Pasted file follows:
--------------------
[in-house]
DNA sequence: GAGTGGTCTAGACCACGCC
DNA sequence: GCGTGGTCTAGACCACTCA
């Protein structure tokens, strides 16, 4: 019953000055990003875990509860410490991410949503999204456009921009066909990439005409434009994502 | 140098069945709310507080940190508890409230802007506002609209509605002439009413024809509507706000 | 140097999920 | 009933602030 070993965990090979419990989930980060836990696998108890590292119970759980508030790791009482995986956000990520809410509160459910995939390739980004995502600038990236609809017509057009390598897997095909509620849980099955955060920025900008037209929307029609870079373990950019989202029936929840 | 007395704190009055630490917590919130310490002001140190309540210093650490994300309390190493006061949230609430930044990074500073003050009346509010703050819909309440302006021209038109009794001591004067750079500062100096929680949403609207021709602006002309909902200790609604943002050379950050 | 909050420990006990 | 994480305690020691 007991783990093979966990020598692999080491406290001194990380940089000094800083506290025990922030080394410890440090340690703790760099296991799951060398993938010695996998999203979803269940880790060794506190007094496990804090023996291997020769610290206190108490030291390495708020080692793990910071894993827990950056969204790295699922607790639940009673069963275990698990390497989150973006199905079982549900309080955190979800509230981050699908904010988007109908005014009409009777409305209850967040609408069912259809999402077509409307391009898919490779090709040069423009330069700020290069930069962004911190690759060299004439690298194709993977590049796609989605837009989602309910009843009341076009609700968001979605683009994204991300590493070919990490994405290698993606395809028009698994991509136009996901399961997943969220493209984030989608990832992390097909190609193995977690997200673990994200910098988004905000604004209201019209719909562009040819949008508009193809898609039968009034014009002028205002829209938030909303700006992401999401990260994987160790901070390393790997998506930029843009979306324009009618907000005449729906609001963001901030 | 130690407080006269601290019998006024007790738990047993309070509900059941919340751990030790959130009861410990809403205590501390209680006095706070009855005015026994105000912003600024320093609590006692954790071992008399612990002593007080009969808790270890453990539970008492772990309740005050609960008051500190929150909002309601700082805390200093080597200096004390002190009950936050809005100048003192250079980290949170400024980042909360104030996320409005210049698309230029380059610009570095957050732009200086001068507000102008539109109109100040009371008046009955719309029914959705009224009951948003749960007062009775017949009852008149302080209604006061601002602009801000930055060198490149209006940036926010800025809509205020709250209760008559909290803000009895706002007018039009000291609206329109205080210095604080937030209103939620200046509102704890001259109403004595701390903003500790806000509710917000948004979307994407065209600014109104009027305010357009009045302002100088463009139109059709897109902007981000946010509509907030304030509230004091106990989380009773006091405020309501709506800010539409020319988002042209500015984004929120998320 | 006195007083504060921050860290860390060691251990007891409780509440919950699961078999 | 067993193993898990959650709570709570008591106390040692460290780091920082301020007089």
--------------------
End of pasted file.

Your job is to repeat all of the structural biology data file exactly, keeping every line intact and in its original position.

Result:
[in-house]
DNA sequence: GAGTGGTCTAGACCACGCC
DNA sequence: GCGTGGTCTAGACCACTCA
């Protein structure tokens, strides 16, 4: 019953000055990003875990509860410490991410949503999204456009921009066909990439005409434009994502 | 140098069945709310507080940190508890409230802007506002609209509605002439009413024809509507706000 | 140097999920 | 009933602030 070993965990090979419990989930980060836990696998108890590292119970759980508030790791009482995986956000990520809410509160459910995939390739980004995502600038990236609809017509057009390598897997095909509620849980099955955060920025900008037209929307029609870079373990950019989202029936929840 | 007395704190009055630490917590919130310490002001140190309540210093650490994300309390190493006061949230609430930044990074500073003050009346509010703050819909309440302006021209038109009794001591004067750079500062100096929680949403609207021709602006002309909902200790609604943002050379950050 | 909050420990006990 | 994480305690020691 007991783990093979966990020598692999080491406290001194990380940089000094800083506290025990922030080394410890440090340690703790760099296991799951060398993938010695996998999203979803269940880790060794506190007094496990804090023996291997020769610290206190108490030291390495708020080692793990910071894993827990950056969204790295699922607790639940009673069963275990698990390497989150973006199905079982549900309080955190979800509230981050699908904010988007109908005014009409009777409305209850967040609408069912259809999402077509409307391009898919490779090709040069423009330069700020290069930069962004911190690759060299004439690298194709993977590049796609989605837009989602309910009843009341076009609700968001979605683009994204991300590493070919990490994405290698993606395809028009698994991509136009996901399961997943969220493209984030989608990832992390097909190609193995977690997200673990994200910098988004905000604004209201019209719909562009040819949008508009193809898609039968009034014009002028205002829209938030909303700006992401999401990260994987160790901070390393790997998506930029843009979306324009009618907000005449729906609001963001901030 | 130690407080006269601290019998006024007790738990047993309070509900059941919340751990030790959130009861410990809403205590501390209680006095706070009855005015026994105000912003600024320093609590006692954790071992008399612990002593007080009969808790270890453990539970008492772990309740005050609960008051500190929150909002309601700082805390200093080597200096004390002190009950936050809005100048003192250079980290949170400024980042909360104030996320409005210049698309230029380059610009570095957050732009200086001068507000102008539109109109100040009371008046009955719309029914959705009224009951948003749960007062009775017949009852008149302080209604006061601002602009801000930055060198490149209006940036926010800025809509205020709250209760008559909290803000009895706002007018039009000291609206329109205080210095604080937030209103939620200046509102704890001259109403004595701390903003500790806000509710917000948004979307994407065209600014109104009027305010357009009045302002100088463009139109059709897109902007981000946010509509907030304030509230004091106990989380009773006091405020309501709506800010539409020319988002042209500015984004929120998320 | 006195007083504060921050860290860390060691251990007891409780509440919950699961078999 | 067993193993898990959650709570709570008591106390040692460290780091920082301020007089």